The Trouble With Animal Models Why did human trials fail By Andrea Gawrylewski Related Articles Why sex matters in mouse models Trials and error On October 26, 2006, at the opening day of the Joint World Congress for Stroke in Cape Town, South Africa, disappointing news spread quickly among the attendees: The second Phase III clinical trial for NXY-059 had failed. The drug, a free-radical spin trap agent for ischemic stroke, had been eagerly anticipat

Why Sex Matters in Mouse Models

The trouble with animal models

Trials and Error

Trials and Error Some of the common problems in trials based on animal models Related Articles 1 But choices for the right model are limited, and certain choices (e.g., primates) tend to limit the number of animals that can be used. The study has to be big enough to detect a clinically important effect, but not so big it wastes resources. Physiological Differences Without perfect matching of cellular processes and mechanisms of action, there is always the chance t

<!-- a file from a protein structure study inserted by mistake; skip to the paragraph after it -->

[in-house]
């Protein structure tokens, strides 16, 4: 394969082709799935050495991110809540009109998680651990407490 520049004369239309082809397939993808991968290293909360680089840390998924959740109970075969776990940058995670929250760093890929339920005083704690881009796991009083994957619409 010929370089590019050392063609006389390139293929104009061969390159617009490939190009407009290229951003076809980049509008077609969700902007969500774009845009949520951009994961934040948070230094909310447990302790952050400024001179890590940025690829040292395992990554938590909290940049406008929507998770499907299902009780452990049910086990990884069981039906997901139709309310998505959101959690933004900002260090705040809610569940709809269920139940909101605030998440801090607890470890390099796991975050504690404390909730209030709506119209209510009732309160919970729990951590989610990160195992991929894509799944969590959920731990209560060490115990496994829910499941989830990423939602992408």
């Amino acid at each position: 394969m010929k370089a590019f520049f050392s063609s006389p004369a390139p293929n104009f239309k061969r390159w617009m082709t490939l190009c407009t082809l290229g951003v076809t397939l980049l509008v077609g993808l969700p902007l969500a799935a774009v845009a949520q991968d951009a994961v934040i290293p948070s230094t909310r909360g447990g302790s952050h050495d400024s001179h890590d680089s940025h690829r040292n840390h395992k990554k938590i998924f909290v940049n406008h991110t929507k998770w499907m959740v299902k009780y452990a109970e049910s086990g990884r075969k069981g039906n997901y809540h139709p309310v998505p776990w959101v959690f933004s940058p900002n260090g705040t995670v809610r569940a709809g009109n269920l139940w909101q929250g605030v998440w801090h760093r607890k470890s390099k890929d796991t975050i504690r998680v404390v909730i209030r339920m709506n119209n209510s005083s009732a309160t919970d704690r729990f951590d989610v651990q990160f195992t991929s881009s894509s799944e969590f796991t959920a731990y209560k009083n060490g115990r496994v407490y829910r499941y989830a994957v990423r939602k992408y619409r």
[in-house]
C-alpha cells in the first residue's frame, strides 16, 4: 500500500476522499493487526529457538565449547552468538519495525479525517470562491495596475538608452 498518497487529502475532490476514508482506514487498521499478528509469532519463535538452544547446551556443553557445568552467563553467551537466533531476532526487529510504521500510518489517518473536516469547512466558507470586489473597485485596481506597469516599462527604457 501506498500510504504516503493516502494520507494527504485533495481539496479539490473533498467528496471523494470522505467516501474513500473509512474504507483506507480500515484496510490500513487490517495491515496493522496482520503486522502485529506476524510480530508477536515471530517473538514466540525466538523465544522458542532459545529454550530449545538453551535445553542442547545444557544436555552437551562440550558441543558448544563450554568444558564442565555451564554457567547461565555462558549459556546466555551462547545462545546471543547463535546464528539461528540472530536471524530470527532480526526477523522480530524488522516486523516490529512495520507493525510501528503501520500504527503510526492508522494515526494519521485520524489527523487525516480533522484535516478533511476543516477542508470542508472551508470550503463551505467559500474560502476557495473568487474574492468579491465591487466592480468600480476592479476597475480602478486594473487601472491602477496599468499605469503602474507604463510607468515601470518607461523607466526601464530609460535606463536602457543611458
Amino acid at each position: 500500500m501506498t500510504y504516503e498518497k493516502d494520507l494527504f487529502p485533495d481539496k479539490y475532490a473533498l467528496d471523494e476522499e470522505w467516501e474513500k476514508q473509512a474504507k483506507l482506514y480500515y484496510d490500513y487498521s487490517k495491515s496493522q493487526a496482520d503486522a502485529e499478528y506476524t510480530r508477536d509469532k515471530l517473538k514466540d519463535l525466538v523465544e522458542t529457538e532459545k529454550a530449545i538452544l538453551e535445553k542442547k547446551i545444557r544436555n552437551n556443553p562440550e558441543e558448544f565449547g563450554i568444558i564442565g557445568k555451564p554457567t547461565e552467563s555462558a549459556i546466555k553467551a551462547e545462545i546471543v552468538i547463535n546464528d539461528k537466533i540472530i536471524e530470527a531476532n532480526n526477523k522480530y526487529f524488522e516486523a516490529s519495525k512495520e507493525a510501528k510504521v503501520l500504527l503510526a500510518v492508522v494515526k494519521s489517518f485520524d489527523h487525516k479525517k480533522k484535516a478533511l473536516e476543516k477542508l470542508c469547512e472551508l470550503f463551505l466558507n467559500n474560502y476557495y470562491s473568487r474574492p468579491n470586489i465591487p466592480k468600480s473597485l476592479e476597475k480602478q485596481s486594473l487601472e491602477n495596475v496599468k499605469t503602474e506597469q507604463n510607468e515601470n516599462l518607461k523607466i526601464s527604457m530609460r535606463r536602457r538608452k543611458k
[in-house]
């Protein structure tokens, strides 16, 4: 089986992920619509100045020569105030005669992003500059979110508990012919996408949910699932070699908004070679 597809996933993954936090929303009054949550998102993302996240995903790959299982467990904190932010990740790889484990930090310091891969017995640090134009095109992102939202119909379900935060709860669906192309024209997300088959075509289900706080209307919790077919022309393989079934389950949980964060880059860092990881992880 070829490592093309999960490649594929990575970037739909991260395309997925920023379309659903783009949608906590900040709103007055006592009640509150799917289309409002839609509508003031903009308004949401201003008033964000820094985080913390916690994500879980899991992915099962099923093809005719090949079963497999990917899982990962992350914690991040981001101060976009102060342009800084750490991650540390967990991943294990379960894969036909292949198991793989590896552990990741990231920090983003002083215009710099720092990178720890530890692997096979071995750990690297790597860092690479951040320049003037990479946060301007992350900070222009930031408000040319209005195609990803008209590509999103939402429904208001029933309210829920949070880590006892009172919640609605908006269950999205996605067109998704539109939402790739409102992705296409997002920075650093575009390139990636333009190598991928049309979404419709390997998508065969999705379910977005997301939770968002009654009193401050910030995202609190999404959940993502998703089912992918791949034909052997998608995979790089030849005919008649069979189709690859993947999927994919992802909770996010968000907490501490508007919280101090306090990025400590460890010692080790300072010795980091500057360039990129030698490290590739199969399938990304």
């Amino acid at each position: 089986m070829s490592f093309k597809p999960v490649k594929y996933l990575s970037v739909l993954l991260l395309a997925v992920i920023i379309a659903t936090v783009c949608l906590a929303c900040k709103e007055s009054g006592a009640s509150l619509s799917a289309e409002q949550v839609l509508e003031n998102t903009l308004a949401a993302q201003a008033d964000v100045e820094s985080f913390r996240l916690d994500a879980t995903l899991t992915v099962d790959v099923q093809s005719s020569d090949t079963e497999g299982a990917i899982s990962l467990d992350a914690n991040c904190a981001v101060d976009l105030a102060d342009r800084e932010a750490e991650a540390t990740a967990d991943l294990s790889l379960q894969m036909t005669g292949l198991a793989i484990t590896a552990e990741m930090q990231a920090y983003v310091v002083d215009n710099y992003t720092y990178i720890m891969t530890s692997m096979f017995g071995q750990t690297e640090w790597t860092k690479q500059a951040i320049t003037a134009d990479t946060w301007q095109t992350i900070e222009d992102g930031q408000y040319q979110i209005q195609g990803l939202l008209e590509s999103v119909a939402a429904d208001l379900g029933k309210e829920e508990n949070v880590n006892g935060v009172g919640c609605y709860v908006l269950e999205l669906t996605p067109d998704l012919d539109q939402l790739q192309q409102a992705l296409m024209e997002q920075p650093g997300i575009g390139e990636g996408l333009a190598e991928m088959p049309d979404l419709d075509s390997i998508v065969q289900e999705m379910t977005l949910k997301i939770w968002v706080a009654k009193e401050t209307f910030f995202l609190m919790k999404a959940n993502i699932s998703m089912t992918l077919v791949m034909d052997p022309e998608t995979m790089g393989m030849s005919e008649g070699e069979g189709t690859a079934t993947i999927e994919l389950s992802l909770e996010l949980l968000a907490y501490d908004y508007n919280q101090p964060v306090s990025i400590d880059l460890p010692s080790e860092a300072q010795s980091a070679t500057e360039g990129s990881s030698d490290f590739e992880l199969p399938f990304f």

Stopping Hookworm

Stopping Hookworm As trials get underway in Brazil, Peter Hotez and his colleagues are hoping their vaccine will put an end to a parasite's evasive immune maneuvers - and its devastating morbidity. By Merrill Goozner Related Articles 1 "The likelihood of success is not very high. This is a complex parasite that has evolved over a million years." In 1989, Hotez moved to Yale University, where he conducted most of the early scientific w

Slideshow: The trials behind a trial

Slideshow: The trials behind a trial var FO = { movie:"https://photos.the-scientist.com/supplementary/flash/53343/hookworm.swf", width:"600", height:"620", majorversion:"8", build:"0"}; UFO.create(FO, "ufoDemo"); Please download the Adobe Flash Player to view this content:


Decoding the Brain

Joe Tsien went from Shanghai to the cover of , creating the "smart mouse" along the way.


Do Universities Need Quotas?

Many groups are underrepresented at schools, and Brazil's trying to do something about it.

Books etc.

Targeting with siRNAs

Researchers use nanoparticles and antibodies to take aim.

Hot Paper

Cognitive Clog